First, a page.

Pelvic-Obliquity Exercises


Pelvic obliquity describes a condition in which the pelvis is uneven, such as being rotated downward on one side. This is can lead to a dislocation of the hip joint, if not addressed. Strengthening and stretching exercises done at home can correct the position of the pelvis. Pilates can often teach you all you need to know about fixing this condition, but physical therapy may be needed in some cases.

Pilates exercise.
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Pilates classes and DVDs, especially those aimed at restoring postural alignment and balance, can help eliminate pelvic obliquity. Pilates will first help you learn to engage your core muscles and then eventually increase your awareness of the position of your pelvis and how to further fix the instability. A way to begin building awareness of the pelvic instability is to lie on the ground, face up, and see if you are laying on each side of your body equally. Ask yourself if you feel one side of your buttock or shoulder pressing more into the floor than the other. Sit in a chair as you normally would, and see if you feel more weight on one side of the buttocks of the "sit bones" than the other. Place your hands on your hips, and see if one hand is farther forward than the other. This will begin to help you identify what it feels like when your hips are out of alignment.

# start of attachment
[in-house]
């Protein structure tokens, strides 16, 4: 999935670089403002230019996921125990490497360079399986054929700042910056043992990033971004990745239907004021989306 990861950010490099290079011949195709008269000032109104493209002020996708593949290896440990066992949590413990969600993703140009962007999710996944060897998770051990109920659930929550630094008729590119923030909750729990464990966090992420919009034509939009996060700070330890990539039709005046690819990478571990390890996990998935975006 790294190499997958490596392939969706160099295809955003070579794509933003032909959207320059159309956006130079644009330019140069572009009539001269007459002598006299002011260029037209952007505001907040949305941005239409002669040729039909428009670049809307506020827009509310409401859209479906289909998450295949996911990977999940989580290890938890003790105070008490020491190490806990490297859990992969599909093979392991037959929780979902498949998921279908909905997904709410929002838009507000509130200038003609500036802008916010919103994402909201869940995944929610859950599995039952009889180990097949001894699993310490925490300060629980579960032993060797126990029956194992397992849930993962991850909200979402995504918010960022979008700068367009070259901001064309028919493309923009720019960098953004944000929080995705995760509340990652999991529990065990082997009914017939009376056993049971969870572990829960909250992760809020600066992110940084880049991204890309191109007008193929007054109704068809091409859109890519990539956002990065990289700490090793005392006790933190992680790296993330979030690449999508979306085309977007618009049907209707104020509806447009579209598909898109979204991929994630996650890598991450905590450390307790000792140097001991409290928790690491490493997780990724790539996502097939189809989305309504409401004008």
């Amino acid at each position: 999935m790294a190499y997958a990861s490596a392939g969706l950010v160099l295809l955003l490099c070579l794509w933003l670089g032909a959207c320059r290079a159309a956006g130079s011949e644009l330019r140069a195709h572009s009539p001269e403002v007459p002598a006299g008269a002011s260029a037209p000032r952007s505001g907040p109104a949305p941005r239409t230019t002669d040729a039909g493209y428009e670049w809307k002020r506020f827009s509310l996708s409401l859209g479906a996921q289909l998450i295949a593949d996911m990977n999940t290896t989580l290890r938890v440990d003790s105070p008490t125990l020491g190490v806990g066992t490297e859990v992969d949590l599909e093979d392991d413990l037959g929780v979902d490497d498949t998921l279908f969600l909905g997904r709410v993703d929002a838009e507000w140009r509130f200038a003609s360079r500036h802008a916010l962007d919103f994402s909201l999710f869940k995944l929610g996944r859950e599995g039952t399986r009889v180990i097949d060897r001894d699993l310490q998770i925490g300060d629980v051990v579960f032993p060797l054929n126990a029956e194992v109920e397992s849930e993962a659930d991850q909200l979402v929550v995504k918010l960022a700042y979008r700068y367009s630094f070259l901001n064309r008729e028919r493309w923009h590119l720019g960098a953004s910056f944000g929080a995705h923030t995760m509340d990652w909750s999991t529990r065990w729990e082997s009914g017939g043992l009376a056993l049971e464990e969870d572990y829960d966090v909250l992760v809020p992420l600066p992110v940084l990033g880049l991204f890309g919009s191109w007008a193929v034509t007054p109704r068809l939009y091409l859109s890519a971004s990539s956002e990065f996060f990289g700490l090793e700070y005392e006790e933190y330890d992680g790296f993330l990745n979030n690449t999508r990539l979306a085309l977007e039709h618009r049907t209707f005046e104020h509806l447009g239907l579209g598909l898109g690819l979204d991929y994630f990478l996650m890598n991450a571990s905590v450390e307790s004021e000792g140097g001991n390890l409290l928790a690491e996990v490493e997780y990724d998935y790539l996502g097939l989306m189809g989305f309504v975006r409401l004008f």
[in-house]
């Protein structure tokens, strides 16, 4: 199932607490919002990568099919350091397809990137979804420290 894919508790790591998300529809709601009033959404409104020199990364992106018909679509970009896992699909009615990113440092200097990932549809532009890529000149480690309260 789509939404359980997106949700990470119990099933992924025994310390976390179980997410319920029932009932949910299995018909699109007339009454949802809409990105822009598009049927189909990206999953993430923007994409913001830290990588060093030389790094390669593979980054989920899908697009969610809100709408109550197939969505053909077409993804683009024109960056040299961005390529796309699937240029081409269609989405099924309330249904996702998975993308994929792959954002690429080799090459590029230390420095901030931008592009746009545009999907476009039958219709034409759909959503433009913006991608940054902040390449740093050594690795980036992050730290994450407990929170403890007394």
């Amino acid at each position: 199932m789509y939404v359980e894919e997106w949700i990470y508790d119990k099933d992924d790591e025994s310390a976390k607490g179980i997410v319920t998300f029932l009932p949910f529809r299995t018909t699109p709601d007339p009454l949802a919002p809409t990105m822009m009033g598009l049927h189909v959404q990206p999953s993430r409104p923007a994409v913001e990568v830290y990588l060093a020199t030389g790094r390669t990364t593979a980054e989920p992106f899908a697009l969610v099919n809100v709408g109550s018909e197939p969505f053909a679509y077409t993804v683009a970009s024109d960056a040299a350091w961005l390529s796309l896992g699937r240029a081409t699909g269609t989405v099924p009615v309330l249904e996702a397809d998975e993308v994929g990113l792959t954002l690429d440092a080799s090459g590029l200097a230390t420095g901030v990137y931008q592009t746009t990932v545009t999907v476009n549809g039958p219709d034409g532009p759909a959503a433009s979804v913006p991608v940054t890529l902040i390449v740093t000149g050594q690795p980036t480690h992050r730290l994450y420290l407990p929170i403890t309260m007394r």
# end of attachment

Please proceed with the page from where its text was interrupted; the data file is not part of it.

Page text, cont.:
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Single-leg circles are an easy exercise to do to correct pelvic obliquity. It is effective because it trains each side of the pelvis and glutes separately, thereby strengthening and stretching both sides without one compensating for the other. Your core will learn to stabilize each side fully. Do this exercise by lying on your back and extending your left leg straight up the ceiling. Check that your right hip, knee and ankle form a straight line perpendicular to the floor. You can bend your knee at first, if you cannot straighten your leg. Circle your leg five times in a clockwise direction as large as you can with keeping both sides of your buttocks on the floor. Reverse the direction for five more circles. Repeat with the right leg.

Single leg circle.
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The roll-up exercise will build strength in your core and stretch your lower back, glutes and hamstrings. Begin by lying on your back with your legs straight and your arms extended over your head on the floor. Squeeze your abs, and curl yourself slowly off the floor. Allow your lower back to round. Continue past a seated position as you reach for your toes. Allow your neck to fall forward as you reach your legs. Roll back down to the floor slowly. It is important to note if you are rolling evenly on each side of your body. The left and right sides of your buttocks and shoulders should hit the mat at the same time.

Rolling up builds the core.
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